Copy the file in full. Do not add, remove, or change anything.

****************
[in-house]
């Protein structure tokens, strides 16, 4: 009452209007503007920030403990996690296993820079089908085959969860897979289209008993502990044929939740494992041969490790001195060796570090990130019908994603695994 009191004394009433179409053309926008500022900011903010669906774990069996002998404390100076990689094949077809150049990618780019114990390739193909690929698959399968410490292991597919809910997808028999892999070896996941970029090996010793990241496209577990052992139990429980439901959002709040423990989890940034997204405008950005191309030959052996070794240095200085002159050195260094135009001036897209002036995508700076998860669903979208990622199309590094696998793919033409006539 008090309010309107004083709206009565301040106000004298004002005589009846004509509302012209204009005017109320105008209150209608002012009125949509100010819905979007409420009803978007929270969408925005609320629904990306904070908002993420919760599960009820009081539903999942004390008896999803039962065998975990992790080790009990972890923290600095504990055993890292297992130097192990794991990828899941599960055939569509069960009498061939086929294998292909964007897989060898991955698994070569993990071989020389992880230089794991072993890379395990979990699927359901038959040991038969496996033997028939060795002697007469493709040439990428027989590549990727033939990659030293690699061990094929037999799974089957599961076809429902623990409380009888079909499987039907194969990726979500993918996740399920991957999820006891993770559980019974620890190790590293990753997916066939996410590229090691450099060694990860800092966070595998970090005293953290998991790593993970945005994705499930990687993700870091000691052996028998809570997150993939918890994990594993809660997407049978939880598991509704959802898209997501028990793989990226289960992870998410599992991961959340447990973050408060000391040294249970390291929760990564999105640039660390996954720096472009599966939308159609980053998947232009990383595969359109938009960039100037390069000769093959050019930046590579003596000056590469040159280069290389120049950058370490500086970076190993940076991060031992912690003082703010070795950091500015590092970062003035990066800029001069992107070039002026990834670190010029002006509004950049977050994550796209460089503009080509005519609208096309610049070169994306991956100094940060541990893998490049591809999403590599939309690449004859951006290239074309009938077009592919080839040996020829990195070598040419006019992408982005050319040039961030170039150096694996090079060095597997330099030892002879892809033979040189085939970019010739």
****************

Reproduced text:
[in-house]
């Protein structure tokens, strides 16, 4: 009452209007503007920030403990996690296993820079089908085959969860897979289209008993502990044929939740494992041969490790001195060796570090990130019908994603695994 009191004394009433179409053309926008500022900011903010669906774990069996002998404390100076990689094949077809150049990618780019114990390739193909690929698959399968410490292991597919809910997808028999892999070896996941970029090996010793990241496209577990052992139990429980439901959002709040423990989890940034997204405008950005191309030959052996070794240095200085002159050195260094135009001036897209002036995508700076998860669903979208990622199309590094696998793919033409006539 008090309010309107004083709206009565301040106000004298004002005589009846004509509302012209204009005017109320105008209150209608002012009125949509100010819905979007409420009803978007929270969408925005609320629904990306904070908002993420919760599960009820009081539903999942004390008896999803039962065998975990992790080790009990972890923290600095504990055993890292297992130097192990794991990828899941599960055939569509069960009498061939086929294998292909964007897989060898991955698994070569993990071989020389992880230089794991072993890379395990979990699927359901038959040991038969496996033997028939060795002697007469493709040439990428027989590549990727033939990659030293690699061990094929037999799974089957599961076809429902623990409380009888079909499987039907194969990726979500993918996740399920991957999820006891993770559980019974620890190790590293990753997916066939996410590229090691450099060694990860800092966070595998970090005293953290998991790593993970945005994705499930990687993700870091000691052996028998809570997150993939918890994990594993809660997407049978939880598991509704959802898209997501028990793989990226289960992870998410599992991961959340447990973050408060000391040294249970390291929760990564999105640039660390996954720096472009599966939308159609980053998947232009990383595969359109938009960039100037390069000769093959050019930046590579003596000056590469040159280069290389120049950058370490500086970076190993940076991060031992912690003082703010070795950091500015590092970062003035990066800029001069992107070039002026990834670190010029002006509004950049977050994550796209460089503009080509005519609208096309610049070169994306991956100094940060541990893998490049591809999403590599939309690449004859951006290239074309009938077009592919080839040996020829990195070598040419006019992408982005050319040039961030170039150096694996090079060095597997330099030892002879892809033979040189085939970019010739």